Why not?  The simple fact of the matter is that living on such a budget would not allow for me to foster and adopt kids, which for me is huge.  The idea of spending a large portion of my life in relative solitude holds no appeal to me.  I would rather work longer and have a house full of children.  There is also the fact that the more that you fly in the face of social convention the less likely you are to be approved as a foster/adoptive parent.  I understand where this comes from so, for the moment, a tiny house is out of the question.

So instead of shooting for Early Retirement Extreme I will be aiming for what I have chosen to call Financial Self Sustainability.  The idea behind FSS is that losing my income would not affect my ability to support myself.  I would be able to keep a roof over my head and food in my stomach by living off my investments.  It would mean downsizing to a smaller house (and using the equity in my current house) and it would mean no kids.  But I could survive.

How much would I need to be FSS?  It breaks down like this:

One time costs - Land: $20,000-$30,000 in my local area
                        - Tiny house $25,000 based on the Tumble Weed Tiny home that I like, though I could potentially go lower.

Monthly costs - Utilities, taxes, and maintenance: $300

Monthly costs - $150

Monthly Costs:
Food - $100
Cell - $30
Internet - $50
Health Insurance - $23.52
Clothes - $10
Misc - $10
Yearly expenses (like fees to maintain my RN's status) - $50

Total one time costs - $55,000
Monthly costs - $723.52 = $8,682.24

Since I would not want to withdraw more than 4% of my portfolio per year I would need to have investments equaling $104,400 to generate an income of $8,700 per year.  Add to that a one time costs of $55,000 and once I have hit a net worth of $159,400 I will be FSS.

My current net worth is $134,800.06.  Which is a shortfall of only $24,599.94.  In other words I am 84.6% of the way there.

Until I started writing this article I didn't know that I was that close.  Needless to say I am pleasantly surprised.  Of course unless I am awarded a scholarship, approximately $20,000 of my net worth will be magically (via a lot of hard work) transformed into a Master's Degree over the next 2 years.  So at my current rate of savings ($1,660 per month) I should reach FSS in 27 months.  Which I will naturally track with one of my nifty sidebars.

Have a question?  I'd love to hear it!

Saturday, 13 April 2013

Strong Financial Learning

If someone were to ask for one piece of advice, and only one, when it came to learning about finances my advice would be as follows:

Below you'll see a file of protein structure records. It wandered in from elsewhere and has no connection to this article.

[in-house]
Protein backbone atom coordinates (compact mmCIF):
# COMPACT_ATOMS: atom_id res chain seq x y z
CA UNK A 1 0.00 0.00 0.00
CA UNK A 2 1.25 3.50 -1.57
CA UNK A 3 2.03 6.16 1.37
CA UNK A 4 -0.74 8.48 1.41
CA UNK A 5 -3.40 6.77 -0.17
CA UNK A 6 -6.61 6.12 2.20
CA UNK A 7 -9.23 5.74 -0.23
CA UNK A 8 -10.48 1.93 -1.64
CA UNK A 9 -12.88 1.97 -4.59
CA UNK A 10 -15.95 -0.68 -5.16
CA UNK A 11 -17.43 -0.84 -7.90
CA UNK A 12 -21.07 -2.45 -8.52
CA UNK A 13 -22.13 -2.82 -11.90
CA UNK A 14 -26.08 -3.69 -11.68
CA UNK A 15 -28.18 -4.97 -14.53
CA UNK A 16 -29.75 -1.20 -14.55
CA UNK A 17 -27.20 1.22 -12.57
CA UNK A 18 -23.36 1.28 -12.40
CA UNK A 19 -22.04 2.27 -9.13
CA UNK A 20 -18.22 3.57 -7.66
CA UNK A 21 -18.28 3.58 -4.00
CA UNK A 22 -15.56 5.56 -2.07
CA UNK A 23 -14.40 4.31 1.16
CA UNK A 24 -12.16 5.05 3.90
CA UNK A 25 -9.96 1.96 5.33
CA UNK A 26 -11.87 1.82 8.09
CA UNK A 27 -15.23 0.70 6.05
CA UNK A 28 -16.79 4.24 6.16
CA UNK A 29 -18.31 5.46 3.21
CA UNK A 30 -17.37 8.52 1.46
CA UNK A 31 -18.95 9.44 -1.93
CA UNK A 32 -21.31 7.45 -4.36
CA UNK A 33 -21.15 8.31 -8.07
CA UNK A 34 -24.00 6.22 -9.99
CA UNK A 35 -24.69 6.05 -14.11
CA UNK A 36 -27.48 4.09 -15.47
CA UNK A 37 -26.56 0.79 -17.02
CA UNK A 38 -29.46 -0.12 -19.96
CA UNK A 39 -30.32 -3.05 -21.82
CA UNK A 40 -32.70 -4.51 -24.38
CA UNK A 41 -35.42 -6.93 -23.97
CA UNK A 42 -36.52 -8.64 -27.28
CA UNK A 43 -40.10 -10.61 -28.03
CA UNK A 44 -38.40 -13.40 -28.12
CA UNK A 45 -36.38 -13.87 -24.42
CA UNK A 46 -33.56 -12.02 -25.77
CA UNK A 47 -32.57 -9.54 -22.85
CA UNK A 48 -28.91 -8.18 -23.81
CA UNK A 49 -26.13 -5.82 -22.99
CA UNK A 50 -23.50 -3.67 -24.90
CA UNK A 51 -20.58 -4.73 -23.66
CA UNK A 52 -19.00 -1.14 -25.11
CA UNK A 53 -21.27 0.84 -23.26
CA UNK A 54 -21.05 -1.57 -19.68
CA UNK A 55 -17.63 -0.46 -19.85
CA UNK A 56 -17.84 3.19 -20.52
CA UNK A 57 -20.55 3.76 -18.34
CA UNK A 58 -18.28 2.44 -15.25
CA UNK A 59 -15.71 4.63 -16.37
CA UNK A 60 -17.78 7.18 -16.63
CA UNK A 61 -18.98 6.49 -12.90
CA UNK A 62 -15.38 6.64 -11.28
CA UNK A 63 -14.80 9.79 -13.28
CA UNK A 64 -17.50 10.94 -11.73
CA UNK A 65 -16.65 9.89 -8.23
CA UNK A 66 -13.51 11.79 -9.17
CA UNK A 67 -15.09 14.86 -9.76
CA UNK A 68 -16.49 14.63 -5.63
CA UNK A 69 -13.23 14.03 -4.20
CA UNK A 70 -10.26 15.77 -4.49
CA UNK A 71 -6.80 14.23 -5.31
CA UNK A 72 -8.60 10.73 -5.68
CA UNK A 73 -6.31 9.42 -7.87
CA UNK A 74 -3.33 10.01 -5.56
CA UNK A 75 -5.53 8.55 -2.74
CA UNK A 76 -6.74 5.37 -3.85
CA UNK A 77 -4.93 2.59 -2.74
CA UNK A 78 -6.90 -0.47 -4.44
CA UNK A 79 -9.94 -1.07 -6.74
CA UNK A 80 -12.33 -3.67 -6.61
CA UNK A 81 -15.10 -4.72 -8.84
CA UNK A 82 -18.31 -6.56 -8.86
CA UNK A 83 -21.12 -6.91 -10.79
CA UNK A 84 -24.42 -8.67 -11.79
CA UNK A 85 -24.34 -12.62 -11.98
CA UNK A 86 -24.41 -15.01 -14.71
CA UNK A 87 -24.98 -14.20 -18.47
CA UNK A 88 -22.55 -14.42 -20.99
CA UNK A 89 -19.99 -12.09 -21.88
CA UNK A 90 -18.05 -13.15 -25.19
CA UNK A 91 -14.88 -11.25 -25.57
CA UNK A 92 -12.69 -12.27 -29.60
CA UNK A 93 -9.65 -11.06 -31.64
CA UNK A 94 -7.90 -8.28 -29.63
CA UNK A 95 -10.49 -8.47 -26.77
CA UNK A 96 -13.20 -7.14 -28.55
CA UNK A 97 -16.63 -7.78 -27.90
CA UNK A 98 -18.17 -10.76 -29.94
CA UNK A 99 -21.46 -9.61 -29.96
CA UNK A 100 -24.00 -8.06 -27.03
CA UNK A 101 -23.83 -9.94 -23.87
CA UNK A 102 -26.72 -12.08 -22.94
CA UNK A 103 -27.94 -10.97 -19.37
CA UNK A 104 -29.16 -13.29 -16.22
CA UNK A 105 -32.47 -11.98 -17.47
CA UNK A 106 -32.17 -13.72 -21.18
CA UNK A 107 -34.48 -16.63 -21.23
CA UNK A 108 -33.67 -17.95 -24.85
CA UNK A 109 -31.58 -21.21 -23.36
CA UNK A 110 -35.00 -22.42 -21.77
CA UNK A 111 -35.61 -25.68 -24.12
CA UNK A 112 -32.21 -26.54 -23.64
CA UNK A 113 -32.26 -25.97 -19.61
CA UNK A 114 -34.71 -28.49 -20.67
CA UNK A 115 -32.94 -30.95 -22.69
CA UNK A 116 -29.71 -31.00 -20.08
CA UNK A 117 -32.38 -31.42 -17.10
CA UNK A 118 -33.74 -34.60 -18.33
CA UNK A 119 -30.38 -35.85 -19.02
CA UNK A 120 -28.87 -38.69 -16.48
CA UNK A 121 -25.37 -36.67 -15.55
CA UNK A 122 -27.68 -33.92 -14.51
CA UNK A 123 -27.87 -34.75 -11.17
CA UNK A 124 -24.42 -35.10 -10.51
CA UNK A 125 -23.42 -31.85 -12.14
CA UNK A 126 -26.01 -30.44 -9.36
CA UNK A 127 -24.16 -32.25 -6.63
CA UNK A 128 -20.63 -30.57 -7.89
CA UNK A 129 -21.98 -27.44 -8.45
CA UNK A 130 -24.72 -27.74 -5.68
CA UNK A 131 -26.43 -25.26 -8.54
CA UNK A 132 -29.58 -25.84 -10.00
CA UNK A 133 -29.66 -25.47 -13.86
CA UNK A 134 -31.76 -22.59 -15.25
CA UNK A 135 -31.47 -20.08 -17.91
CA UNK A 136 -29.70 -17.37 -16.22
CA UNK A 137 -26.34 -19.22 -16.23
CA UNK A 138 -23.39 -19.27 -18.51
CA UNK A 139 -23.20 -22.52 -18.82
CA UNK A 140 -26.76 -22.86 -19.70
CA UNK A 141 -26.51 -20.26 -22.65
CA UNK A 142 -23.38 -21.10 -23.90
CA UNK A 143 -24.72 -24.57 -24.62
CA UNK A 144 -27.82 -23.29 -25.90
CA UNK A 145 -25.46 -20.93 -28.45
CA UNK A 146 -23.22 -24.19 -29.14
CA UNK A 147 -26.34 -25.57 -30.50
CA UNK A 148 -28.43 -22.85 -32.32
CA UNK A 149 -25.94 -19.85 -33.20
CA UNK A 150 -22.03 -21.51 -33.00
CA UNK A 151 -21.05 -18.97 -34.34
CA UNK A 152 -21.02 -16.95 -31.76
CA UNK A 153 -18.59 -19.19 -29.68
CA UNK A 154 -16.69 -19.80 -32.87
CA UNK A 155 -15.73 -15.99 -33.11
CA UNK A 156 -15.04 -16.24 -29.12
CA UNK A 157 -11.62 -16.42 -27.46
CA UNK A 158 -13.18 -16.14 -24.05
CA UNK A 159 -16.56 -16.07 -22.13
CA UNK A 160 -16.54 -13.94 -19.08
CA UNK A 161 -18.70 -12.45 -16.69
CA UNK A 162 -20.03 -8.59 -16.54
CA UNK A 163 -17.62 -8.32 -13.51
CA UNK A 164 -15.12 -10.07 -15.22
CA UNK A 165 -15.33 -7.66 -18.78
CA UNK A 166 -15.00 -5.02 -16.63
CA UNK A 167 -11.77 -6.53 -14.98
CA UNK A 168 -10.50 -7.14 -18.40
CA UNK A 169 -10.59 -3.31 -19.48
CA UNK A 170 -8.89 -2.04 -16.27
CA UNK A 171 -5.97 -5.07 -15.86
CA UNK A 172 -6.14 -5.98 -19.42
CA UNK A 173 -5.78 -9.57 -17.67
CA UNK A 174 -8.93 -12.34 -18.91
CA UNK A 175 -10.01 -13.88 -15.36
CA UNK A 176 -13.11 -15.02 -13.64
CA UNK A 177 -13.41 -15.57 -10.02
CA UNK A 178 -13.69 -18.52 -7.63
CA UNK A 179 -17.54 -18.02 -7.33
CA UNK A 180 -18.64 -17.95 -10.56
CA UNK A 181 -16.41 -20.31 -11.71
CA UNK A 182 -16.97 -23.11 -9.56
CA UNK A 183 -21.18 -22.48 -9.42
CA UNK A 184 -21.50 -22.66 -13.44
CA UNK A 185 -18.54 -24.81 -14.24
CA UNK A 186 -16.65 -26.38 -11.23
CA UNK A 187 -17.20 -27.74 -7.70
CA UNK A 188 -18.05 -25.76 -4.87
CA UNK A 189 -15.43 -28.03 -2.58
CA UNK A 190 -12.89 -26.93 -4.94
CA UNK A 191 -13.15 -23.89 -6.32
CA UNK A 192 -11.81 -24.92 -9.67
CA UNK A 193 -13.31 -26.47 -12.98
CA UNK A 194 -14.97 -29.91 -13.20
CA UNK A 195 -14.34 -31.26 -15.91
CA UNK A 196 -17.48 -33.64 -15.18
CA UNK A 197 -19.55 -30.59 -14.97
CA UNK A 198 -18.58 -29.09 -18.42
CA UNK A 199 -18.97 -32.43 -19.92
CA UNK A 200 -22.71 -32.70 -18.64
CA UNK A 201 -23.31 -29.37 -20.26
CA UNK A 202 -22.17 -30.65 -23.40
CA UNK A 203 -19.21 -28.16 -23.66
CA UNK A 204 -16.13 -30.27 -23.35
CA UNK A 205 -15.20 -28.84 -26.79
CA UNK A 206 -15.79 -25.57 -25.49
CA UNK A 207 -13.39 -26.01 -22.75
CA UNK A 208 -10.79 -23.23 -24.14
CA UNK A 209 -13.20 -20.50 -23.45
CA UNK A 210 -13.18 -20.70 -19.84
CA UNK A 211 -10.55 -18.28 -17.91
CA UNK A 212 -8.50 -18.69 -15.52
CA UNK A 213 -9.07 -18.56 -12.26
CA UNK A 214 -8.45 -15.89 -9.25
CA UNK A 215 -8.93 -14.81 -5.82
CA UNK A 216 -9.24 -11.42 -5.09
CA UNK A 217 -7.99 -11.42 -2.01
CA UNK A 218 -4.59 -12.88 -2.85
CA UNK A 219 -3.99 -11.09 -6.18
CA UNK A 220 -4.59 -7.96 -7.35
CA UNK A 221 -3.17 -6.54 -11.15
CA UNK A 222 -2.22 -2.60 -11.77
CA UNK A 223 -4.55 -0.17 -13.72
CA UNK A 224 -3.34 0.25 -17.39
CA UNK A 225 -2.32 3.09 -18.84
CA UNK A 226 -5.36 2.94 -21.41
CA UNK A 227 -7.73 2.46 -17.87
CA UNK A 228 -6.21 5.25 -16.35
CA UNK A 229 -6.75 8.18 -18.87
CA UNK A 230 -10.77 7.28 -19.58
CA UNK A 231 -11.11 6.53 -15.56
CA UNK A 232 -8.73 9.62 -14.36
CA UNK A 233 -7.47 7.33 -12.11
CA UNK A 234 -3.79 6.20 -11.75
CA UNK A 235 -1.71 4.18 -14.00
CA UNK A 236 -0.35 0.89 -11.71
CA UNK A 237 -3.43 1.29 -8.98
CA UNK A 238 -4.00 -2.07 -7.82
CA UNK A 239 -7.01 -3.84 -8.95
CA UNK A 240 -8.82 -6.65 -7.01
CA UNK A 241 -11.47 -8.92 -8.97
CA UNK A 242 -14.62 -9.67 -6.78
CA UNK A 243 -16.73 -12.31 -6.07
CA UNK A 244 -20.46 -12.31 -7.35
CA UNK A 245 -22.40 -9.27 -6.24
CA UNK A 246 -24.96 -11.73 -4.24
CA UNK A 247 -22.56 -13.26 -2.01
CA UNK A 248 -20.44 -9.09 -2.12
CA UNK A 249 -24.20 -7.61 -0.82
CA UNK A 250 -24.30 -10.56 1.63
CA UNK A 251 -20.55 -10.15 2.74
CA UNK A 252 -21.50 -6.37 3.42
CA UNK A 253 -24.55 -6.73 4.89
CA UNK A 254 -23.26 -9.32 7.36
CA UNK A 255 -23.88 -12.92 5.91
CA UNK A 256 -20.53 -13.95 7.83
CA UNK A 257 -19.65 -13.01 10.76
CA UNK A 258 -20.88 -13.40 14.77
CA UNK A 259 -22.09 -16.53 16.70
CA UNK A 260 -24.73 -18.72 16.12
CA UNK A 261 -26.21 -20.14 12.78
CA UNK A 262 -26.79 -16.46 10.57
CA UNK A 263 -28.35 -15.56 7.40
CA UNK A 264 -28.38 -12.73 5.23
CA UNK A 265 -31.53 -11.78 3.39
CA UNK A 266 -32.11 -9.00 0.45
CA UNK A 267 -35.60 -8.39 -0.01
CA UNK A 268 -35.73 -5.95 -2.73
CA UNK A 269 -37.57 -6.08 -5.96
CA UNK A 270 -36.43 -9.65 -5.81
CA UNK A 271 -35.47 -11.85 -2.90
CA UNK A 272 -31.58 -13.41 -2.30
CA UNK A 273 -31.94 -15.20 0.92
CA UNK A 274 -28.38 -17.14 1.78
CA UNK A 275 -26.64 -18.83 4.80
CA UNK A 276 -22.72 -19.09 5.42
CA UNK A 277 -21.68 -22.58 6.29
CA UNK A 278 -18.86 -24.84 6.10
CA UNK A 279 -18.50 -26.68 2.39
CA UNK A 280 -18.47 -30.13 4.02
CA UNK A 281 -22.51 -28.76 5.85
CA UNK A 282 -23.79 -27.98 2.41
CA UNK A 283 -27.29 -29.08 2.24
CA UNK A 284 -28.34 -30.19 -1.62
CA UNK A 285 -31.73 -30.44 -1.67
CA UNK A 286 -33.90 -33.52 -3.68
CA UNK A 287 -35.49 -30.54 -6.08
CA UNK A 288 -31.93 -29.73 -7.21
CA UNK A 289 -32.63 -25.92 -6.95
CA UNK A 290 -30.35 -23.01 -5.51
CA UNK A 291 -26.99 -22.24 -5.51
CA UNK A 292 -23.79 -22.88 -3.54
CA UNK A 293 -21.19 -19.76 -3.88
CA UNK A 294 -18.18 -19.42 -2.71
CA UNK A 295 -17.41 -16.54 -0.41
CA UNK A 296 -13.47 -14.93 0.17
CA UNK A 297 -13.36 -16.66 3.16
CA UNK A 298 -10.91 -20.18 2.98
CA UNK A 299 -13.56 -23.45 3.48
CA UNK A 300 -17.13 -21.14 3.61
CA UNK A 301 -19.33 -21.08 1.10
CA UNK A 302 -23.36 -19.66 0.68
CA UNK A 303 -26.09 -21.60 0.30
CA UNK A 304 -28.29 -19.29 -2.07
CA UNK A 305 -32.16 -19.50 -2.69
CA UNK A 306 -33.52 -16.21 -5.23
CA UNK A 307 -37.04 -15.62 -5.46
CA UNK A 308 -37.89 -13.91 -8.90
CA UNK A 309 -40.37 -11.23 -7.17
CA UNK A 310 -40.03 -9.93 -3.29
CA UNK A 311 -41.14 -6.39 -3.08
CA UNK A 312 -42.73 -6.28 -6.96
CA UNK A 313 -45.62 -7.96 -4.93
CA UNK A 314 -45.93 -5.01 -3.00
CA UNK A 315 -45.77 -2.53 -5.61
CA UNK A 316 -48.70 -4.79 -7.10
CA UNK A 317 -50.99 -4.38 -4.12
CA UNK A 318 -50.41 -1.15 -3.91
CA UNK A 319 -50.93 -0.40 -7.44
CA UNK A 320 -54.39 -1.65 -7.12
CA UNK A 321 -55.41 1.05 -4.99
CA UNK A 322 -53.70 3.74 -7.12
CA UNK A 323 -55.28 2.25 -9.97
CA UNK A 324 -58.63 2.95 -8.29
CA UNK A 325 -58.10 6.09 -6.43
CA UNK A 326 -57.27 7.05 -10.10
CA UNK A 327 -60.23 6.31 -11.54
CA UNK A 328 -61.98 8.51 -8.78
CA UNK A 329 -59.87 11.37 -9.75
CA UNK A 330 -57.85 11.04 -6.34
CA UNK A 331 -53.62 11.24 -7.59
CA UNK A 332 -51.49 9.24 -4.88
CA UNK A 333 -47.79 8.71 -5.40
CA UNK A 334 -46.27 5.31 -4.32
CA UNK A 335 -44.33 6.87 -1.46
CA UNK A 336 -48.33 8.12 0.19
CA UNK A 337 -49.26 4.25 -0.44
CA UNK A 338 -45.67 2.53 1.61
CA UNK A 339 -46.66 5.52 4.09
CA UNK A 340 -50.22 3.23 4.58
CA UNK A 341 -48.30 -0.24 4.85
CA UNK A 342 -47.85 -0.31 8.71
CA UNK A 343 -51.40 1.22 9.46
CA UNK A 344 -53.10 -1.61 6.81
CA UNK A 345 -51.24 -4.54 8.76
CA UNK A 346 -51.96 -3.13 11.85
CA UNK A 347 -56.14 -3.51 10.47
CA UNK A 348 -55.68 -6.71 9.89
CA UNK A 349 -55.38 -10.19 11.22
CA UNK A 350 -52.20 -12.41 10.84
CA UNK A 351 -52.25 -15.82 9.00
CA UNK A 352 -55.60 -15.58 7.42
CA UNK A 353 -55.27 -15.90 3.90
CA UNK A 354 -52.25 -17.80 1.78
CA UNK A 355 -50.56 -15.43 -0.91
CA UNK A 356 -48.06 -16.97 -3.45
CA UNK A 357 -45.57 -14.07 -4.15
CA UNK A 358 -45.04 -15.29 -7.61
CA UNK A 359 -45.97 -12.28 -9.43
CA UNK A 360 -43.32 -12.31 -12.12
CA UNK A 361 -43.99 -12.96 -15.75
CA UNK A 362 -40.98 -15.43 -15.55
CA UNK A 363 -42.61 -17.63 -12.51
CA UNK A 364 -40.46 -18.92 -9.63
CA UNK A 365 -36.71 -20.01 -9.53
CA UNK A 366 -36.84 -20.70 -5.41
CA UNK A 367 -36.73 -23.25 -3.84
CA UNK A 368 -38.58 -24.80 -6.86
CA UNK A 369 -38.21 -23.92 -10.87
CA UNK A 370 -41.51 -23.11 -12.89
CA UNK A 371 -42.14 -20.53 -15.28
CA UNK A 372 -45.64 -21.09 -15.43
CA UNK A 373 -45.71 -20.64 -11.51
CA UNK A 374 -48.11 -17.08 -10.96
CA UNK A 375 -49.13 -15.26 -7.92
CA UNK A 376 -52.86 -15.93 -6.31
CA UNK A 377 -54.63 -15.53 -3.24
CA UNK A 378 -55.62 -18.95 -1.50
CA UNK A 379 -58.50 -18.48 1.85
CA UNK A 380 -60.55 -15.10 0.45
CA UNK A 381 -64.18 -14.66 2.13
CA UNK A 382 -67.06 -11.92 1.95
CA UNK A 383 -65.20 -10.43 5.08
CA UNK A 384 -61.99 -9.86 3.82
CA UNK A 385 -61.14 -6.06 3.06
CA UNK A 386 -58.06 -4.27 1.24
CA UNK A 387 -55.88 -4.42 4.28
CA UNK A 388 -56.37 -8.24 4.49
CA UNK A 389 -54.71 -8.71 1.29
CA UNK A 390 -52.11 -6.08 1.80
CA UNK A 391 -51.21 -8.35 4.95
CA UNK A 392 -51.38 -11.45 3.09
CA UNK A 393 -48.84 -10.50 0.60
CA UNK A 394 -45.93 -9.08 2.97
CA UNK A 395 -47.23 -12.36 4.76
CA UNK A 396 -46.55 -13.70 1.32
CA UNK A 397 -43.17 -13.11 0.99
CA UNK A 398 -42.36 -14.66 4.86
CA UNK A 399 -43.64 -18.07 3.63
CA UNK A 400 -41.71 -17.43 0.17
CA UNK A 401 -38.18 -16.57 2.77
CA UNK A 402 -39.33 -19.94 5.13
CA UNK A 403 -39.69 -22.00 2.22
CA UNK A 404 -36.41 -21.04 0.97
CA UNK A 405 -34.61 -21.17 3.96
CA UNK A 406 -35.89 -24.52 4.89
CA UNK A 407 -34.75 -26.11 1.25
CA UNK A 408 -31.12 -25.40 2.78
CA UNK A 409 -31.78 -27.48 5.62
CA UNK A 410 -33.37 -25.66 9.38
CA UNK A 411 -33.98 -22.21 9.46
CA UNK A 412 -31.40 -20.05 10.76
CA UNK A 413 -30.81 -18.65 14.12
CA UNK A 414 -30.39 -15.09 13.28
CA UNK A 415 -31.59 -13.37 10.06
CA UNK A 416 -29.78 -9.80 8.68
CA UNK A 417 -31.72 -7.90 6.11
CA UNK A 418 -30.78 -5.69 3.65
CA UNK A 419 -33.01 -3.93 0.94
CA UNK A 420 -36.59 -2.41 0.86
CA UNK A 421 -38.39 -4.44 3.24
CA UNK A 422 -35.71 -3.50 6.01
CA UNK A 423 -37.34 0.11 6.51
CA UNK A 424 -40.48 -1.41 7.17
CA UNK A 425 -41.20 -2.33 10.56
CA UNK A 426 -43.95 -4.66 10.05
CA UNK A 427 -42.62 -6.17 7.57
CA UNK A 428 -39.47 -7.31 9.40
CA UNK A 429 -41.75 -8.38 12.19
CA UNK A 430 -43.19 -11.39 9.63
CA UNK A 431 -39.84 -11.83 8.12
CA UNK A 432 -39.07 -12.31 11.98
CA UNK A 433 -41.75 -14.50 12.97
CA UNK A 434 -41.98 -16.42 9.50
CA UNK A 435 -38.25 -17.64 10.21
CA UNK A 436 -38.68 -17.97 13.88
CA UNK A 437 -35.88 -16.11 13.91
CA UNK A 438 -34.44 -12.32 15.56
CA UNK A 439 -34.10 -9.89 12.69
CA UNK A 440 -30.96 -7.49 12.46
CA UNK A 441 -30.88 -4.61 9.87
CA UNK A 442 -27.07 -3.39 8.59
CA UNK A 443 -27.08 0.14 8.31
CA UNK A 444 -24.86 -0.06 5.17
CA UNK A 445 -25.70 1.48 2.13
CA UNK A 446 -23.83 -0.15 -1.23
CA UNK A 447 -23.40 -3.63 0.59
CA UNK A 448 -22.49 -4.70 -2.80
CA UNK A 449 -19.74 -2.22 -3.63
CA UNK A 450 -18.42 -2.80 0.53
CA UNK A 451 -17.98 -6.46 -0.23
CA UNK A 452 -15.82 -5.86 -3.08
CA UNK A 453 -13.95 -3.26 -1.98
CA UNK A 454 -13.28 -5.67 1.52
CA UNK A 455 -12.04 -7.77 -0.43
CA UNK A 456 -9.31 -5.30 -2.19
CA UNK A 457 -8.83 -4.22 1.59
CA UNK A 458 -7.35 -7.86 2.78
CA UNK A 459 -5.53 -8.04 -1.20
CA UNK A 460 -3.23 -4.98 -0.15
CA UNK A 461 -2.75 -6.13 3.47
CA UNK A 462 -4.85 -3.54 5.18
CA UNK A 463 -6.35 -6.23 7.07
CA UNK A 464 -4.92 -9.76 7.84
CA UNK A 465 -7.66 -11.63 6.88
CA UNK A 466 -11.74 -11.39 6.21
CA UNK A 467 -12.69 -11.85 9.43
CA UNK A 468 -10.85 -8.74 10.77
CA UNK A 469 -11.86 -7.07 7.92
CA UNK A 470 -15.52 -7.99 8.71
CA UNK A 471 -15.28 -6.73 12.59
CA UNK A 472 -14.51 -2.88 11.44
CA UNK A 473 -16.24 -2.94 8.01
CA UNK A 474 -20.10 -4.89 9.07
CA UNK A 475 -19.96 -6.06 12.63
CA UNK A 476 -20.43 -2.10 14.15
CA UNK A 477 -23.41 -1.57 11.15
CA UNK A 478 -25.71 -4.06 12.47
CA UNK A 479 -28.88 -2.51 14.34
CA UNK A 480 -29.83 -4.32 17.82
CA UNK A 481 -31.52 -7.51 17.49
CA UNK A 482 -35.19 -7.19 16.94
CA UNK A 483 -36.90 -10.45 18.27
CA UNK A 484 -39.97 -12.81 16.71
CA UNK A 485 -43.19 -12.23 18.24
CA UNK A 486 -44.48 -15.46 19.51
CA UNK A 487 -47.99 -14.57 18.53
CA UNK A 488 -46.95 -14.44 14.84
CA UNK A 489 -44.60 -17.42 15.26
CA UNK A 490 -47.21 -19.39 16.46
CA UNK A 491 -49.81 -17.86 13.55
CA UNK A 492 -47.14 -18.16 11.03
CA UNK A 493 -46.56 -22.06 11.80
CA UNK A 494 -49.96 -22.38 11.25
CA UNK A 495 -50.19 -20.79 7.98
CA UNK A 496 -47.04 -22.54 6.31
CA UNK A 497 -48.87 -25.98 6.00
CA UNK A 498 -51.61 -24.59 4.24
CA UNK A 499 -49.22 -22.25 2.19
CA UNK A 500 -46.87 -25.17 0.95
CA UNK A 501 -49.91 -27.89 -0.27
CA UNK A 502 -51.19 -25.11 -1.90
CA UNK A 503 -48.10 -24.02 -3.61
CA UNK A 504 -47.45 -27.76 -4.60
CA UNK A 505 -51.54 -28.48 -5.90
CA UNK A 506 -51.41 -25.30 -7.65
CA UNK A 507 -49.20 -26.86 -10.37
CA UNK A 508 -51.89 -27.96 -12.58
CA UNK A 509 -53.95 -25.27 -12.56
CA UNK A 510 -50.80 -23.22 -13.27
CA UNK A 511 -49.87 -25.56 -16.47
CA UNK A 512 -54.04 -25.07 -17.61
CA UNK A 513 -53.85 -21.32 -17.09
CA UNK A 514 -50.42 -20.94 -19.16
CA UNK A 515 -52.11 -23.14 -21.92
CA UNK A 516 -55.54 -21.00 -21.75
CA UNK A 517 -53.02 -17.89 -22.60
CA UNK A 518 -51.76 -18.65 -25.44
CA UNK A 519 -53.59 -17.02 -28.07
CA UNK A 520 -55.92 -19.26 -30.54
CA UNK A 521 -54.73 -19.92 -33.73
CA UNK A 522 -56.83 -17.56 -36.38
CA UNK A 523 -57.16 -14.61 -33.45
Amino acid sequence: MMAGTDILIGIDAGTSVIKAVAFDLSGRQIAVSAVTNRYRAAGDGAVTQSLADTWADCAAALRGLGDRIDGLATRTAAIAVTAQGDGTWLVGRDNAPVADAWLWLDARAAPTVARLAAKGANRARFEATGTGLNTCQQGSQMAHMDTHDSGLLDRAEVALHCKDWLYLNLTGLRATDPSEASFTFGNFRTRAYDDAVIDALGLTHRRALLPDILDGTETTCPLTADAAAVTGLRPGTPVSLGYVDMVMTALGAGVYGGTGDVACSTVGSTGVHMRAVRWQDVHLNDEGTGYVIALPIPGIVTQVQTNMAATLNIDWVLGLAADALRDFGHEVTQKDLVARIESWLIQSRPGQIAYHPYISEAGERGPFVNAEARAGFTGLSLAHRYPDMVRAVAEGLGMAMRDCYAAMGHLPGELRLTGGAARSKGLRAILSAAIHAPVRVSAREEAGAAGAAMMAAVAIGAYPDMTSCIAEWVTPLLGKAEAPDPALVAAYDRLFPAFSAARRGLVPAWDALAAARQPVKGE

One third of your reading material should be information you agree with, one third you should disagree with, and one third should cover topics that you hadn't really thought about.

Actually this advice pretty much sums up what I would tell you if you wanted to learn about anything.  (For those who are less old fashioned than me, substitute reading for podcast/video documentaries etc.)

The first third is fairly easy.  This material will enhance your general knowledge on a subject, they will supply new ideas and variations on tactics that you may not have though of before.  On top of that you will have the pleasant experience of patting yourself on the back every so often as you confirm that what you are doing is perfectly correct.  Myself I have a number of blogs, whose philosophy I generally agree with, that I follow on a daily basis.

The second third is the hardest.  People generally don't want to believe that they are wrong in any way shape or form.  However, it is essential to becoming well rounded on a subject that you read disagreeing material (and not so that you can go to the comments section and insult a person's intelligence.)  Think critically about what you read is it possible that they have a point?  Can you form a well founded counter argument using logic and scientific data?  Is it possible that the other person's solution works for some situations but not yours?  I have a couple of blogs that I read with whom I am not in complete agreement (actually some are quite insulting in tone).  However this forces me to think about the issue being discussed from another vantage point.

Finally the third third is a bit ambiguous.  It is somewhat hard to read on a subject that you have never, in your whole life, had a single thought about.  Rather see this as a challenge to look for topics that are related to your primary topic but branch out.  For example I have long been passionate about personal finances but have just recently begun looking at literature on macroeconomics as they shape and are shaped by culture.

Without all three components you will have difficulty mastering any subject.

Have a question?  I'd love to hear it!

Friday, 12 April 2013

Food Waste - The House Mate Dilemma

I skated through the week with no waste.  I do have a fair bit of leftovers in my fridge, and a well stocked freezer with pre-made meals that only need to be reheated and served.  However, none of the leftovers are foods that will waste particularly quickly so they should all get eaten over the next week.  That said I seem to have developed a 2 week cycle when it comes to groceries.  Most of the fruit and produce that I buy will last me two weeks simply because I buy in bulk anything that will last two weeks.  Same goes for milk as I frequently buy enough for two weeks when it is on sale, knowing that I'll get though it by the best before date.  That said I am toying with the idea of dropping my weekly shopping to bimonthly.  The main advantages being that it will save me time (it's a 20 min walk to my grocery store so min. an hour a week is spent procuring my groceries.)  It will also save me the pain of having to walk the distance every week, particularly if I have been standing a lot at work and my knee is bothering me.